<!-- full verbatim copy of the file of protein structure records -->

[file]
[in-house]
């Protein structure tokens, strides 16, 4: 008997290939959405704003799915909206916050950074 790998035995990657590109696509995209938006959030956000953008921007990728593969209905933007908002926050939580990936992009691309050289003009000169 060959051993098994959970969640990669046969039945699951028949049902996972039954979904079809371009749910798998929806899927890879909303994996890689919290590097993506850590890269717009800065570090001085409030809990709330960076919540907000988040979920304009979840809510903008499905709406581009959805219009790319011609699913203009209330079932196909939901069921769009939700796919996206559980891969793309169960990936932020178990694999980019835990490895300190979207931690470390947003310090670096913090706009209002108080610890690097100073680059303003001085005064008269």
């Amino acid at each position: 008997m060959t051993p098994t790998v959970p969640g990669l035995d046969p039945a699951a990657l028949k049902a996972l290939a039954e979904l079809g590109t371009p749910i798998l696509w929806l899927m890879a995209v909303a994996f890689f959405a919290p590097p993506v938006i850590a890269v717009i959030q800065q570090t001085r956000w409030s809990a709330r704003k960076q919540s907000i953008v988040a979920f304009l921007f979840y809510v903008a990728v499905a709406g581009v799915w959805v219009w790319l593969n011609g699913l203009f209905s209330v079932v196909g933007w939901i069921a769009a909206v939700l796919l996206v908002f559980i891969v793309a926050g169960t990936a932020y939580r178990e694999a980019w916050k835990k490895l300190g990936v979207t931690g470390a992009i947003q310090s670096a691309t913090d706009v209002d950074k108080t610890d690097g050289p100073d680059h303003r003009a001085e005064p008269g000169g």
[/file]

[in-house]
């Protein structure tokens, strides 16, 4: 008997290939959405704003799915909206916050950074 790998035995990657590109696509995209938006959030956000953008921007990728593969209905933007908002926050939580990936992009691309050289003009000169 060959051993098994959970969640990669046969039945699951028949049902996972039954979904079809371009749910798998929806899927890879909303994996890689919290590097993506850590890269717009800065570090001085409030809990709330960076919540907000988040979920304009979840809510903008499905709406581009959805219009790319011609699913203009209330079932196909939901069921769009939700796919996206559980891969793309169960990936932020178990694999980019835990490895300190979207931690470390947003310090670096913090706009209002108080610890690097100073680059303003001085005064008269």
């Amino acid at each position: 008997m060959t051993p098994t790998v959970p969640g990669l035995d046969p039945a699951a990657l028949k049902a996972l290939a039954e979904l079809g590109t371009p749910i798998l696509w929806l899927m890879a995209v909303a994996f890689f959405a919290p590097p993506v938006i850590a890269v717009i959030q800065q570090t001085r956000w409030s809990a709330r704003k960076q919540s907000i953008v988040a979920f304009l921007f979840y809510v903008a990728v499905a709406g581009v799915w959805v219009w790319l593969n011609g699913l203009f209905s209330v079932v196909g933007w939901i069921a769009a909206v939700l796919l996206v908002f559980i891969v793309a926050g169960t990936a932020y939580r178990e694999a980019w916050k835990k490895l300190g990936v979207t931690g470390a992009i947003q310090s670096a691309t913090d706009v209002d950074k108080t610890d690097g050289p100073d680059h303003r003009a001085e005064p008269g000169g």